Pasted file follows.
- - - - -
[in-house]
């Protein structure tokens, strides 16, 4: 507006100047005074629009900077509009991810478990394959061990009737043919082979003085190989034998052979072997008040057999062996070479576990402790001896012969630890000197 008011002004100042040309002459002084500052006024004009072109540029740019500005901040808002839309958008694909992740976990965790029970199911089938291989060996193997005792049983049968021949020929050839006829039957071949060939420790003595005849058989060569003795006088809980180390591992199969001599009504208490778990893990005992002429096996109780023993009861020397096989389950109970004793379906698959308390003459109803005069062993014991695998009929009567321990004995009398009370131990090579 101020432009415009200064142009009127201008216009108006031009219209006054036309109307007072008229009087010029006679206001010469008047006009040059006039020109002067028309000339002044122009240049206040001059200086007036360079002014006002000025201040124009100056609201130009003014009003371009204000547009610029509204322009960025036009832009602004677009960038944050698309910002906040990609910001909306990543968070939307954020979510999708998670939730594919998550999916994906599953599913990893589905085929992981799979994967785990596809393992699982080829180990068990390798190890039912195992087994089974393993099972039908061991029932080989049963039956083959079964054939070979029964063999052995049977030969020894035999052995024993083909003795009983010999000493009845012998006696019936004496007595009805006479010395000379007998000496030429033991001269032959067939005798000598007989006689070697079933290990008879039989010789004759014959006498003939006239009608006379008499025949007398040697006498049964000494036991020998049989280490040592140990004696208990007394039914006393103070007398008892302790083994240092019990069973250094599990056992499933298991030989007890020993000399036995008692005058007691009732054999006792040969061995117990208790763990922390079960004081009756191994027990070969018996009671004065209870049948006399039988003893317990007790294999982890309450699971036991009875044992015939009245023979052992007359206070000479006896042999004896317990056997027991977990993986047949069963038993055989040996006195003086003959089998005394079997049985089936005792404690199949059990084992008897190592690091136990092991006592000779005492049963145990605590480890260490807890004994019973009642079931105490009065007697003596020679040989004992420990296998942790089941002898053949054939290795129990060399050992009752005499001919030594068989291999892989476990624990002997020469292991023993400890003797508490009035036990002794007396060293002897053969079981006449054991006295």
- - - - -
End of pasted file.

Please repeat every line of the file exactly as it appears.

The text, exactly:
[in-house]
């Protein structure tokens, strides 16, 4: 507006100047005074629009900077509009991810478990394959061990009737043919082979003085190989034998052979072997008040057999062996070479576990402790001896012969630890000197 008011002004100042040309002459002084500052006024004009072109540029740019500005901040808002839309958008694909992740976990965790029970199911089938291989060996193997005792049983049968021949020929050839006829039957071949060939420790003595005849058989060569003795006088809980180390591992199969001599009504208490778990893990005992002429096996109780023993009861020397096989389950109970004793379906698959308390003459109803005069062993014991695998009929009567321990004995009398009370131990090579 101020432009415009200064142009009127201008216009108006031009219209006054036309109307007072008229009087010029006679206001010469008047006009040059006039020109002067028309000339002044122009240049206040001059200086007036360079002014006002000025201040124009100056609201130009003014009003371009204000547009610029509204322009960025036009832009602004677009960038944050698309910002906040990609910001909306990543968070939307954020979510999708998670939730594919998550999916994906599953599913990893589905085929992981799979994967785990596809393992699982080829180990068990390798190890039912195992087994089974393993099972039908061991029932080989049963039956083959079964054939070979029964063999052995049977030969020894035999052995024993083909003795009983010999000493009845012998006696019936004496007595009805006479010395000379007998000496030429033991001269032959067939005798000598007989006689070697079933290990008879039989010789004759014959006498003939006239009608006379008499025949007398040697006498049964000494036991020998049989280490040592140990004696208990007394039914006393103070007398008892302790083994240092019990069973250094599990056992499933298991030989007890020993000399036995008692005058007691009732054999006792040969061995117990208790763990922390079960004081009756191994027990070969018996009671004065209870049948006399039988003893317990007790294999982890309450699971036991009875044992015939009245023979052992007359206070000479006896042999004896317990056997027991977990993986047949069963038993055989040996006195003086003959089998005394079997049985089936005792404690199949059990084992008897190592690091136990092991006592000779005492049963145990605590480890260490807890004994019973009642079931105490009065007697003596020679040989004992420990296998942790089941002898053949054939290795129990060399050992009752005499001919030594068989291999892989476990624990002997020469292991023993400890003797508490009035036990002794007396060293002897053969079981006449054991006295």